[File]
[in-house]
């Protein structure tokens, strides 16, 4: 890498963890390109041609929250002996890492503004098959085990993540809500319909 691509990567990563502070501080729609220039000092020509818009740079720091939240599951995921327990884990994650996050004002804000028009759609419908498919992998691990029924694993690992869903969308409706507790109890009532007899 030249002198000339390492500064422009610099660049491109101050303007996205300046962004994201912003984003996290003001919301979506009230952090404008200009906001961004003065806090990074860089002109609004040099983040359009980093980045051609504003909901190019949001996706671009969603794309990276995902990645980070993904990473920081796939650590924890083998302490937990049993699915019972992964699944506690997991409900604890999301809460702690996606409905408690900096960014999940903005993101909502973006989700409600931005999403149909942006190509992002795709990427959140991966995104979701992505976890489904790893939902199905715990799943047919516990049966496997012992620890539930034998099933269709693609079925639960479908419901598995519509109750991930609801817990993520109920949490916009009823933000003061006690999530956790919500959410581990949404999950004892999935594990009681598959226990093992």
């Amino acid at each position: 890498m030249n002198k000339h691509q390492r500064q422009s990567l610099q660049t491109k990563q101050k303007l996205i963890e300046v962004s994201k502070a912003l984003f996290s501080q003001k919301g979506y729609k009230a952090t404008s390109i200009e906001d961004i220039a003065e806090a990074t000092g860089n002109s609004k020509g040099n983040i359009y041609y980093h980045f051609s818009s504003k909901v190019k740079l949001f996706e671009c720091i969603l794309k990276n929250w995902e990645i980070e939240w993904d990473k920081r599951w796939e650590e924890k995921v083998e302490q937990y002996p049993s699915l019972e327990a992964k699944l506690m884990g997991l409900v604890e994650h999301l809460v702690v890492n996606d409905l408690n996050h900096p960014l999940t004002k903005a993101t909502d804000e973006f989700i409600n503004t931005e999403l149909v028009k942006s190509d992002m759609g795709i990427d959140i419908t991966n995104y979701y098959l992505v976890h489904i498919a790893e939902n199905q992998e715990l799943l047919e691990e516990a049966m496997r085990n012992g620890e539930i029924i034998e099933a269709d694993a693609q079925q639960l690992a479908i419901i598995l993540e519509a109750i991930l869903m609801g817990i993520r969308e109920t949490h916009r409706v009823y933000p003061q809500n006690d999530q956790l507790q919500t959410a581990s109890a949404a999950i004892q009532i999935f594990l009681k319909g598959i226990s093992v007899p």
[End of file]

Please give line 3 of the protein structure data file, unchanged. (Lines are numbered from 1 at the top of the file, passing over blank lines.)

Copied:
């Amino acid at each position: 890498m030249n002198k000339h691509q390492r500064q422009s990567l610099q660049t491109k990563q101050k303007l996205i963890e300046v962004s994201k502070a912003l984003f996290s501080q003001k919301g979506y729609k009230a952090t404008s390109i200009e906001d961004i220039a003065e806090a990074t000092g860089n002109s609004k020509g040099n983040i359009y041609y980093h980045f051609s818009s504003k909901v190019k740079l949001f996706e671009c720091i969603l794309k990276n929250w995902e990645i980070e939240w993904d990473k920081r599951w796939e650590e924890k995921v083998e302490q937990y002996p049993s699915l019972e327990a992964k699944l506690m884990g997991l409900v604890e994650h999301l809460v702690v890492n996606d409905l408690n996050h900096p960014l999940t004002k903005a993101t909502d804000e973006f989700i409600n503004t931005e999403l149909v028009k942006s190509d992002m759609g795709i990427d959140i419908t991966n995104y979701y098959l992505v976890h489904i498919a790893e939902n199905q992998e715990l799943l047919e691990e516990a049966m496997r085990n012992g620890e539930i029924i034998e099933a269709d694993a693609q079925q639960l690992a479908i419901i598995l993540e519509a109750i991930l869903m609801g817990i993520r969308e109920t949490h916009r409706v009823y933000p003061q809500n006690d999530q956790l507790q919500t959410a581990s109890a949404a999950i004892q009532i999935f594990l009681k319909g598959i226990s093992v007899p």